The Occupational Safety and Health Administration (OSHA) released its long-awaited Emergency Temporary Standard (ETS) requiring employers to implement policies for mandatory COVID-19 vaccination or weekly COVID-19 testing. The ETS applies to private employers with more than 100 employees. While the ETS does not, by its own language, apply to public employers in Massachusetts, state statutes and regulations make the ETS applicable to public employers in Massachusetts. Since charter schools in Massachusetts are public schools, the ETS will apply to charter schools with at least 100 employees.
- Who it applies to. The ETS applies to all employers that have at least 100 employees across the entire organization. However, the ETS does not apply to employees while they are working from home.
- What it requires. Under the ETS, employers must have a written policy that either: (1) requires all employees be vaccinated against COVID-19, or (2) requires all unvaccinated employees to provide a negative COVID-19 test every week and wear a face covering in the workplace.
- Testing. Unvaccinated employees must be tested each week if they are in the workplace at least once per week, or within 7 days before returning to the workplace if they were away for at least one week.
- Timeline. Employers must comply with the provisions of the ETS, except for weekly testing, by December 5, 2021. Employers that choose to allow weekly testing must begin by January 4, 2021.
- Paid time off. Employers must provide employees up to four hours of paid time off to receive each vaccination dose, as well as paid sick leave to recover from any side effects following each dose. The ETS does not require employers to pay for any costs associated with testing. However, employers may be required to pay for testing through other laws or collective bargaining agreements.
- Face coverings. Employees who are not fully vaccinated must wear a face covering while indoors. There are limited exceptions for employees who are: (1) alone in a closed room, (2) actively eating or drinking, or (3) for identification purposes related to safety and security. Employers may not prevent an employee, regardless of vaccination status, from choosing to wear a face covering.
- Communication to employees. Employers must provide employees with certain information, including:
- Information about the requirements of the ETS and workplace policies and procedures established to implement the ETS,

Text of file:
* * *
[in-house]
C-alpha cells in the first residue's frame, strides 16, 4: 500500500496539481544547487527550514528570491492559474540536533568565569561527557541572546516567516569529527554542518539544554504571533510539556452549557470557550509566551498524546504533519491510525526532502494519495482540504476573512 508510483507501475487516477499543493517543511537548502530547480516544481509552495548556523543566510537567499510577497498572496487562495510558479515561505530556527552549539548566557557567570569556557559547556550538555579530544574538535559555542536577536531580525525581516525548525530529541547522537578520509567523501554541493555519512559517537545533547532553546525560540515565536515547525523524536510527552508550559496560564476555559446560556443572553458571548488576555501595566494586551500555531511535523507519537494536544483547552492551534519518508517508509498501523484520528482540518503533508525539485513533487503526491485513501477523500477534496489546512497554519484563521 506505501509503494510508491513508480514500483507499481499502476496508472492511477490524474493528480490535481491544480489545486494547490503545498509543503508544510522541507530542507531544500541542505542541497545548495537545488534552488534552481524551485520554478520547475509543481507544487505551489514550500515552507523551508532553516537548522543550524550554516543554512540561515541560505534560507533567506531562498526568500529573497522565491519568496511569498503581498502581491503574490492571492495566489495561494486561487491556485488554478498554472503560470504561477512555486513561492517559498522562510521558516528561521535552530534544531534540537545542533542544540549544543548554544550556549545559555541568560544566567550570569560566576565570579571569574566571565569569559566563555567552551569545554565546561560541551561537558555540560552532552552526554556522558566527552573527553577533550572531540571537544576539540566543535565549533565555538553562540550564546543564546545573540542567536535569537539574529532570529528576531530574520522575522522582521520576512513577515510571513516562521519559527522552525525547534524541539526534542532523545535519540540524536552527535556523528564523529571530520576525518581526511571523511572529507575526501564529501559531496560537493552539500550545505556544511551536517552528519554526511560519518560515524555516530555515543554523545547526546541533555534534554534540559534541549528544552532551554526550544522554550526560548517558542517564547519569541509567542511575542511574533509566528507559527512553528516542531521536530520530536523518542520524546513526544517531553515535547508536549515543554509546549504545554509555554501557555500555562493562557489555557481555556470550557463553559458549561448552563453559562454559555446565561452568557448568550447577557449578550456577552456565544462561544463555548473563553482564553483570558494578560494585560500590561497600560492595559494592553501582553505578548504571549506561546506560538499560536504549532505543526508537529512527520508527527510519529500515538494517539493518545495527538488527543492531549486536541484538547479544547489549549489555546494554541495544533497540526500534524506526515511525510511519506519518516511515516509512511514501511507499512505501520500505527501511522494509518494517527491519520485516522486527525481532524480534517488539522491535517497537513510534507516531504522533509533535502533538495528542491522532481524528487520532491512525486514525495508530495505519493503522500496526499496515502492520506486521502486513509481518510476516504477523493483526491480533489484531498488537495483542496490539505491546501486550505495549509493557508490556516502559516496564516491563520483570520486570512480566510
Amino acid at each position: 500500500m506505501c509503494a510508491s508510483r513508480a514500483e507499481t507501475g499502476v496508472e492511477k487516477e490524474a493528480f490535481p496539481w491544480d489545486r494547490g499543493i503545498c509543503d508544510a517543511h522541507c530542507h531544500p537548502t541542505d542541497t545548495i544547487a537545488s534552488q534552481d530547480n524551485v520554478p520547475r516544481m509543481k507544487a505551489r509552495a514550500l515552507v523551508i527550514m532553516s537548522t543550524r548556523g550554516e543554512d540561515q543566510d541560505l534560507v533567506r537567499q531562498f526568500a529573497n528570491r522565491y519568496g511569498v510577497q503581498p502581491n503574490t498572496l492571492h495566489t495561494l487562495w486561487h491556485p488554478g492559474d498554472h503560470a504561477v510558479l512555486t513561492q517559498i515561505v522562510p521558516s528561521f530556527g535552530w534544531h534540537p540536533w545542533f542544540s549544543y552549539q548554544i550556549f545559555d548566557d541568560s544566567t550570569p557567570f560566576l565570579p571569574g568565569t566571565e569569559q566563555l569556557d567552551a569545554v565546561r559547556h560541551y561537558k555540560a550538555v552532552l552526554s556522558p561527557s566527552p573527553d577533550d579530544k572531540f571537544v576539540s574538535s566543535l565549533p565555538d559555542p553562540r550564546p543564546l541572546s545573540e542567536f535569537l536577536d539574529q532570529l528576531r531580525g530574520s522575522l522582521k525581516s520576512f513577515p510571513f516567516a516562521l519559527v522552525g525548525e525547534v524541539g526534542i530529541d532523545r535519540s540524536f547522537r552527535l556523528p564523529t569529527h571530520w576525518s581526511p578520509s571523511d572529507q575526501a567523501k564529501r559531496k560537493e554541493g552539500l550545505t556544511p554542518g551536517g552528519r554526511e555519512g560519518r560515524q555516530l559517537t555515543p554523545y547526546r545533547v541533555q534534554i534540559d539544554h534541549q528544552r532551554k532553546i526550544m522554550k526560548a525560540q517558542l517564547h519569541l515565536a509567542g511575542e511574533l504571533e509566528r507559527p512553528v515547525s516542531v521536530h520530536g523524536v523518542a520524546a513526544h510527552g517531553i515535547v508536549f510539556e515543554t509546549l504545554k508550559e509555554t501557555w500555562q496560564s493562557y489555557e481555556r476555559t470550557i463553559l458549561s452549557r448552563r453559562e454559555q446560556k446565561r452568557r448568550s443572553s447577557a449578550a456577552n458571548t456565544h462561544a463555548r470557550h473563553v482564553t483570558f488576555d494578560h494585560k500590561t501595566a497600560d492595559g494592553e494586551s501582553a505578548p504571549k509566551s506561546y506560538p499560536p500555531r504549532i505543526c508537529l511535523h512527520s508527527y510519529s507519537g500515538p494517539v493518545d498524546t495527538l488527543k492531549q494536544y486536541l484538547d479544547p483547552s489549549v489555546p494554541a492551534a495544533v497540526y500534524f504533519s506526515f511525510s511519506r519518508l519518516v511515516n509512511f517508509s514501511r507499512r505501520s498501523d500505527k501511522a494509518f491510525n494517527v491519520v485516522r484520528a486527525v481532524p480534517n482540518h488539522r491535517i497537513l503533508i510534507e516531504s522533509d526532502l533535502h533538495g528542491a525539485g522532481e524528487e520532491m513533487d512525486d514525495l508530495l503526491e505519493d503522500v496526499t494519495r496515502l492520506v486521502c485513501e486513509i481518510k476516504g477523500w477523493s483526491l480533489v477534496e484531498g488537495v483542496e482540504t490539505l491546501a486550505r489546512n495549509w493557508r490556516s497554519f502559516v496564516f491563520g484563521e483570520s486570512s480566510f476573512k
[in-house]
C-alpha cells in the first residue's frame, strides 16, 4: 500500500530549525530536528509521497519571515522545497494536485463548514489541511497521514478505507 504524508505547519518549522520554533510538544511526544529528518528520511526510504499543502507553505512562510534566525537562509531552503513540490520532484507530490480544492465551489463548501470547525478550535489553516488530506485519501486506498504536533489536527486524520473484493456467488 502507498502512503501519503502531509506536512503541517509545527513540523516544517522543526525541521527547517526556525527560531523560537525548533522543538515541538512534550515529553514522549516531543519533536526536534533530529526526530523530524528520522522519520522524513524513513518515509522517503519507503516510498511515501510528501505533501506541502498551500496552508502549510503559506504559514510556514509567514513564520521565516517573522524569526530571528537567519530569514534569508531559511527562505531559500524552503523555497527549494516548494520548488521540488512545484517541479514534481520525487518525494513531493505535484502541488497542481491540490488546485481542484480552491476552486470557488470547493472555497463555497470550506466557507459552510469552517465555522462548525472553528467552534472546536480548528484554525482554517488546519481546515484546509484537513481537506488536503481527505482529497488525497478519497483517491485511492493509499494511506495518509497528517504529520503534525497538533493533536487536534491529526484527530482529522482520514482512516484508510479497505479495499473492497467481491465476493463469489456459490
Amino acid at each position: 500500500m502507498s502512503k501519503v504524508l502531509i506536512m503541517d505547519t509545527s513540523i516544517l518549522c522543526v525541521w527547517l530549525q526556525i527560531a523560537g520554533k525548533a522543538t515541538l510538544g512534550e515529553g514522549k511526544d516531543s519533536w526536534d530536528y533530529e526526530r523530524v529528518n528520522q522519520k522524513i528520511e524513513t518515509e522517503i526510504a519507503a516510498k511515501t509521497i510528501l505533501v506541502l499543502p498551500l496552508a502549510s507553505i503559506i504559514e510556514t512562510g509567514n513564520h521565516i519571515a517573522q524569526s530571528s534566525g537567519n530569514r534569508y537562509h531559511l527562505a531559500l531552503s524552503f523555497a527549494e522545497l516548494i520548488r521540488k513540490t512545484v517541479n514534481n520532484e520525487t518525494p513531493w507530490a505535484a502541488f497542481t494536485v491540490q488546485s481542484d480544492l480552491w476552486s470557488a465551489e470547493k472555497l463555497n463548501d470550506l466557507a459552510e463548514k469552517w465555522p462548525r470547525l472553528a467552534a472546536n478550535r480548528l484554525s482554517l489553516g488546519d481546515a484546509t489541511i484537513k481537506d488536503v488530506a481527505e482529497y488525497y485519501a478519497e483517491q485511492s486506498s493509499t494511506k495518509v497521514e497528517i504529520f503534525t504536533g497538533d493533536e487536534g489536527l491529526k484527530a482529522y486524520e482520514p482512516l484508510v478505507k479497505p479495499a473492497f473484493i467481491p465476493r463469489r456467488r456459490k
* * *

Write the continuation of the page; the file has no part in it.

- The CDC document entitled “Key Things to Know About COVID-19 Vaccines,”
- Information about protections against retaliation and discrimination, and
- Information about laws that provide criminal penalties for knowingly supplying false statements or documentation.
- Record keeping. Employers will be required to keep the following records:
- Employers must determine the vaccination status of each employee, keep a roster of vaccinated employees, and collect proof of vaccination. These records should be treated as confidential.
- Employers must make an employee’s vaccination documentation and test results available to the employee or anyone with the employees written authorized consent. Employers must also make available the aggregate number of fully vaccinated employees, as well as the total number of employees. If an employee requests any of the above, the employer must provide a response by the end of the next business day.
- Employers must report work-related COVID-19 deaths to OSHA within 8 hours of learning about them, and work-related COVID-19 hospitalizations within 24 hours of learning about them.
- Positive tests. Any employee who tests positive for COVID-19, whether vaccinated or not, must inform their employer. The employee must be removed from the workplace and may not return until they receive a negative test result, meet the CDC criteria, or a health care provider recommends their return.
- Litigation. There are already numerous lawsuits across the country challenging the enforceability of the ETS, and the 5th Circuit Court of Appeals has issued a stay prohibiting OSHA from enforcing the ETS for the time being. However, we encourage employers to familiarize themselves with the requirements of the ETS and be prepared to implement the necessary policies by December 5, 2021 and January 4, 2022 respectively.
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Barton Gilman provides the full scope of legal services to education clients – including traditional and non-traditional public schools, charter schools, charter management organizations, private schools, education advocacy organizations and other education-related organizations – throughout Rhode Island, Massachusetts, New York, Pennsylvania, and Maryland. For more information, please click here.